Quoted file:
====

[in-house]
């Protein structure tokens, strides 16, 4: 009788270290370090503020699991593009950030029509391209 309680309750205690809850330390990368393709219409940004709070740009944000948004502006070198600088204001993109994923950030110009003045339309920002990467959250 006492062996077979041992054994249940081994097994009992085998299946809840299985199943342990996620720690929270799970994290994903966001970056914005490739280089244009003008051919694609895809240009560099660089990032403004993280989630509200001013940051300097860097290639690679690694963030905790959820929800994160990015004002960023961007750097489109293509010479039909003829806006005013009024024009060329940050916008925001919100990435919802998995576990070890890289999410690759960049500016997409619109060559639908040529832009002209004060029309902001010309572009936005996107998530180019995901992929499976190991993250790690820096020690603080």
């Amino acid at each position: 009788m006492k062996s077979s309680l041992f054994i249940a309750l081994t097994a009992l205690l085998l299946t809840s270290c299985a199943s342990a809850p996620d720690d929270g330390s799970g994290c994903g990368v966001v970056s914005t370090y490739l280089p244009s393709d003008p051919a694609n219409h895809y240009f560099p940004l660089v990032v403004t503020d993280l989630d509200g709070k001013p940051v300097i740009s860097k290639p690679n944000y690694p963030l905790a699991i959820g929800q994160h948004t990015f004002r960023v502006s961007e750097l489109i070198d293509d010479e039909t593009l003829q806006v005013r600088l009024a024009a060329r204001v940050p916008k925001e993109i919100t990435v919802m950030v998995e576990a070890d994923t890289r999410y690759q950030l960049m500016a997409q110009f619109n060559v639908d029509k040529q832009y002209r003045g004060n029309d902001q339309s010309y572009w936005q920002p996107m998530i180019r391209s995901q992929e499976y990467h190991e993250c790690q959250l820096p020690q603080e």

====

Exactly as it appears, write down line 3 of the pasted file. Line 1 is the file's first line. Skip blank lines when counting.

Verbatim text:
């Amino acid at each position: 009788m006492k062996s077979s309680l041992f054994i249940a309750l081994t097994a009992l205690l085998l299946t809840s270290c299985a199943s342990a809850p996620d720690d929270g330390s799970g994290c994903g990368v966001v970056s914005t370090y490739l280089p244009s393709d003008p051919a694609n219409h895809y240009f560099p940004l660089v990032v403004t503020d993280l989630d509200g709070k001013p940051v300097i740009s860097k290639p690679n944000y690694p963030l905790a699991i959820g929800q994160h948004t990015f004002r960023v502006s961007e750097l489109i070198d293509d010479e039909t593009l003829q806006v005013r600088l009024a024009a060329r204001v940050p916008k925001e993109i919100t990435v919802m950030v998995e576990a070890d994923t890289r999410y690759q950030l960049m500016a997409q110009f619109n060559v639908d029509k040529q832009y002209r003045g004060n029309d902001q339309s010309y572009w936005q920002p996107m998530i180019r391209s995901q992929e499976y990467h190991e993250c790690q959250l820096p020690q603080e």